In conclusion: "There are 8 million stories in The Naked City. This has been one of them."

Author's note: In 2007, this film was selected for preservation in the United States National Film Registry by the Library of Congress as being "culturally, historically or aesthetically significant."

« Last Edit: January 28, 2013, 04:19:25 AM by cigar joe » Logged

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« Reply #2 on: January 28, 2013, 04:06:45 AM »

a review closer to Drink's from Back Alley Forums:

Nice review about a controversial “film noir.”

I watch The Naked City, with sound turned off.

I applaud Mark Hellinger for his producing The Killers (1946), but not for his meddling in The Naked City. He smothers The Naked City with his annoying, arrogant, and egotistical voice-over-narration.

Do we really need to listen to a smug producer tell us the hood (Ted de Corsia) makes mistakes? Hellinger’s is not the stern voice of Government Authority that is here to serve and protect, and frighten us into designed order. His is not the angst-ridden voice of Claire Trevor in Raw Deal, or the drug-induced voice of Dick Powell in Murder, My Sweet. We are not sure why Hellinger narrates. To tell us there are 8 million souls in the City, or perhaps to puff up his producer ego?

And the producer blots out Dassin’s directorial signature. The Jules Dassin of Thieves Highway, Brute Force, The Night and the City, and Rififfi disappears. Other than the noirish Williamsburg Bridge sequence, Dassin hides from view, as though locked up in an apartment closet in the City …banished by his producer, as HUAC would later banish him.

A pedestrian police procedural, the plot yawns. It’s a dull crime mystery, duller than most. The B acting is stale.

The main characters are straight and narrow, not undecided and compromised. Characters do not transform. They are statically what they are.

The main character, Lt. Muldoon (Barry Fitzgerald), could star in a Max Fleischer cartoon, but would appear inert against the likes of Popeye, Olive Oyl, and Bluto who breathe. At best, he could serve as sidekick to Sergeant Friday (Jack Webb) in TV Dragnet.

The underling cop, Jimmy Halloran (Don Taylor) is a cutout from the thinnest, flimsiest piece of papier-mâché. The only thing interesting about him is his wife (Anne Sargent).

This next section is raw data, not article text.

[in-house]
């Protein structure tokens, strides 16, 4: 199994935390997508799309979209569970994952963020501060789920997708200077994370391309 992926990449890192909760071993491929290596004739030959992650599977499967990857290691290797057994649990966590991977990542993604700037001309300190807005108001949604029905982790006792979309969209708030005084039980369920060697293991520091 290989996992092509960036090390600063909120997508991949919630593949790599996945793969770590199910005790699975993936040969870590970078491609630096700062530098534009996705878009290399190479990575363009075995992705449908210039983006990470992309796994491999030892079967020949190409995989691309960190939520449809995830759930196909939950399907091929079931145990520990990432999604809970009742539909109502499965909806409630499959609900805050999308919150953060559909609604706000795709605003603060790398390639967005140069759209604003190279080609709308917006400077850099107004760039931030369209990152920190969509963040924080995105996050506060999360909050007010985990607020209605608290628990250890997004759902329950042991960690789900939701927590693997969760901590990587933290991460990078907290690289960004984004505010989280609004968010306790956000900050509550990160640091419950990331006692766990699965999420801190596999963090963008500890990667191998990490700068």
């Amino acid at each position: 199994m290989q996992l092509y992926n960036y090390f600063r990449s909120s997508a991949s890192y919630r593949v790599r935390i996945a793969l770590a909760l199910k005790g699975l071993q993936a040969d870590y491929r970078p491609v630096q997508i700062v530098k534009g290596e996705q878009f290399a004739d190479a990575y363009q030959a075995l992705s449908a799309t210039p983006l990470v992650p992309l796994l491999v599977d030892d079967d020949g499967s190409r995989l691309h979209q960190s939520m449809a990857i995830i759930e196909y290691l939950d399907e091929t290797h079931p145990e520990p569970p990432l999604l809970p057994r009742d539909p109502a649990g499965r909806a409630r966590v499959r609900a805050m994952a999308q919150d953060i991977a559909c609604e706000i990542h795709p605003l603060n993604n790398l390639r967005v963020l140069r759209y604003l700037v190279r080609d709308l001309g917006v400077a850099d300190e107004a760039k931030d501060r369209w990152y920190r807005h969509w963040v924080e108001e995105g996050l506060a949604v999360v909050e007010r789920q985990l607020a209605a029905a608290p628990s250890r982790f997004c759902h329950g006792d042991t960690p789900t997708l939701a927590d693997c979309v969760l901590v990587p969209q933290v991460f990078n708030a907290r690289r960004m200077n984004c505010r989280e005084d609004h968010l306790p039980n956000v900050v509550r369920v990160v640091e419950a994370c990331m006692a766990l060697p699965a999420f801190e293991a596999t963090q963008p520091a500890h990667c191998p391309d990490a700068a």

The ingénue, Ruth Morrison (Dorothy Hart), barely passes the B grade for innocence. She is suspect for being so easily bamboozled, but Ms. Hart looks great. Frank Niles (Howard Duff) dupes her, but fails to hoodwink the singing gumshoe, Lt. Muldoon, and the audience. You can fool some of the people some of the time, but you sure can’t fool Ma… and Lt. Muldoon.

Only Ted de Corsia performs; he delivers the goods as a menacing hooligan, as usual.

As film-noir, The Naked City is thin. It’s about as noir as Key Largo.

The City is noir for a few, but not for all 8 million souls. A bit-prop geezer, Doc Stoneman falls for blondes - so what. Is that noir? The blonde dame, hangs-out with the wrong crowd and pays for it. Ma and Pa shed tears into the East River because of it. Noir? Why not.

As neo-realism, The Naked City is authentic. Cinematographer William Daniels’ candid shots of the City are Oscar quality, and deservedly so. It’s why I watch.

The documentary visuals and Williamsburg Bridge sequence delight. The voice-over-narration, characters, acting, and plot disappoint.

Give me Anthony Mann’s Side Street (1950) instead. It’s a noir story in the noir City with Farley Granger, Cathy O’Donnell, Jean Hagen, Paul Kelly, Whit Bissell, and Charles McGraw – a reliable noir crew that regularly works the noir night shift.

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« Reply #3 on: January 28, 2013, 04:15:11 AM »

More From Back Alley Forums:

MartinTeller 

(review from April 26, 2008)

A decent police procedural from decent filmmaker Jules Dassin. I've always been somewhat underwhelmed by Dassin's work, and never more so than here. To be fair, he's got a good eye... the photography sports some good ideas, and I like the use of real locations. But the movie is hampered by weak acting, uninteresting characters, and especially the annoying narration. Rating: 6


(review from November 25, 2010)

I've developed more of a fondness for police procedurals, so I'm rating it just a notch higher than last time, but it's really not much more than a simple police procedural. The most unique thing about it is the unusual use of voiceover to delve into the private thoughts of random individuals, almost like Wings of Desire in that respect. But it doesn't really add that much to a rather mundane procedural with mundane characters and mundane performances. Only Barry Fitzgerald and Ted de Corsia make an impression. It's entertaining fare, but needs a lot more sizzle and for me it holds its position as the weakest Dassin I've seen. Rating: 7